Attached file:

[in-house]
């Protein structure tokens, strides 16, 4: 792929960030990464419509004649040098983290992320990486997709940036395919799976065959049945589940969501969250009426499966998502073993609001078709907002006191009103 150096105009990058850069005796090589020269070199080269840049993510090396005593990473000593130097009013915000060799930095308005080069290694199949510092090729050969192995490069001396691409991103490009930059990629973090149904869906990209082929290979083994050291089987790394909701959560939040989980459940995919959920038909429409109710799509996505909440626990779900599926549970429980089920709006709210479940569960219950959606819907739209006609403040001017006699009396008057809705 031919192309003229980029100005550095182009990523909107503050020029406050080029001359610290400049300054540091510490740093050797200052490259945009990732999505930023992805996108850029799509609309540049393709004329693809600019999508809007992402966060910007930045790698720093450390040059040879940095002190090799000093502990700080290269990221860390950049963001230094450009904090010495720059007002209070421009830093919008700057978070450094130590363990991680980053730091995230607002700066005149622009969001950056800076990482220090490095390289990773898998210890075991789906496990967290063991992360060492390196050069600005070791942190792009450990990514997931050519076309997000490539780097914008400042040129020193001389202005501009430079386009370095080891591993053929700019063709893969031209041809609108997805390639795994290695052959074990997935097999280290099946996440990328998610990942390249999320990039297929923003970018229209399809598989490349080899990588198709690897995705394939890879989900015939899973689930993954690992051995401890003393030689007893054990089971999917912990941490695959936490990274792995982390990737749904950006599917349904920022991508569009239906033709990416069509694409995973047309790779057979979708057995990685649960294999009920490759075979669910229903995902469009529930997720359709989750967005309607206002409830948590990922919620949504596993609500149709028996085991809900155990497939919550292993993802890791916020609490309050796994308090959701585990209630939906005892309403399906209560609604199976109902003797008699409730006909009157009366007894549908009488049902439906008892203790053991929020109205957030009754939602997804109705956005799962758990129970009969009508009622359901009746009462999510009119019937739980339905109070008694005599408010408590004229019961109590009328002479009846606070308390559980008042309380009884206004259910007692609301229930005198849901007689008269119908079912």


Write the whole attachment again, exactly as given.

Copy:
[in-house]
């Protein structure tokens, strides 16, 4: 792929960030990464419509004649040098983290992320990486997709940036395919799976065959049945589940969501969250009426499966998502073993609001078709907002006191009103 150096105009990058850069005796090589020269070199080269840049993510090396005593990473000593130097009013915000060799930095308005080069290694199949510092090729050969192995490069001396691409991103490009930059990629973090149904869906990209082929290979083994050291089987790394909701959560939040989980459940995919959920038909429409109710799509996505909440626990779900599926549970429980089920709006709210479940569960219950959606819907739209006609403040001017006699009396008057809705 031919192309003229980029100005550095182009990523909107503050020029406050080029001359610290400049300054540091510490740093050797200052490259945009990732999505930023992805996108850029799509609309540049393709004329693809600019999508809007992402966060910007930045790698720093450390040059040879940095002190090799000093502990700080290269990221860390950049963001230094450009904090010495720059007002209070421009830093919008700057978070450094130590363990991680980053730091995230607002700066005149622009969001950056800076990482220090490095390289990773898998210890075991789906496990967290063991992360060492390196050069600005070791942190792009450990990514997931050519076309997000490539780097914008400042040129020193001389202005501009430079386009370095080891591993053929700019063709893969031209041809609108997805390639795994290695052959074990997935097999280290099946996440990328998610990942390249999320990039297929923003970018229209399809598989490349080899990588198709690897995705394939890879989900015939899973689930993954690992051995401890003393030689007893054990089971999917912990941490695959936490990274792995982390990737749904950006599917349904920022991508569009239906033709990416069509694409995973047309790779057979979708057995990685649960294999009920490759075979669910229903995902469009529930997720359709989750967005309607206002409830948590990922919620949504596993609500149709028996085991809900155990497939919550292993993802890791916020609490309050796994308090959701585990209630939906005892309403399906209560609604199976109902003797008699409730006909009157009366007894549908009488049902439906008892203790053991929020109205957030009754939602997804109705956005799962758990129970009969009508009622359901009746009462999510009119019937739980339905109070008694005599408010408590004229019961109590009328002479009846606070308390559980008042309380009884206004259910007692609301229930005198849901007689008269119908079912």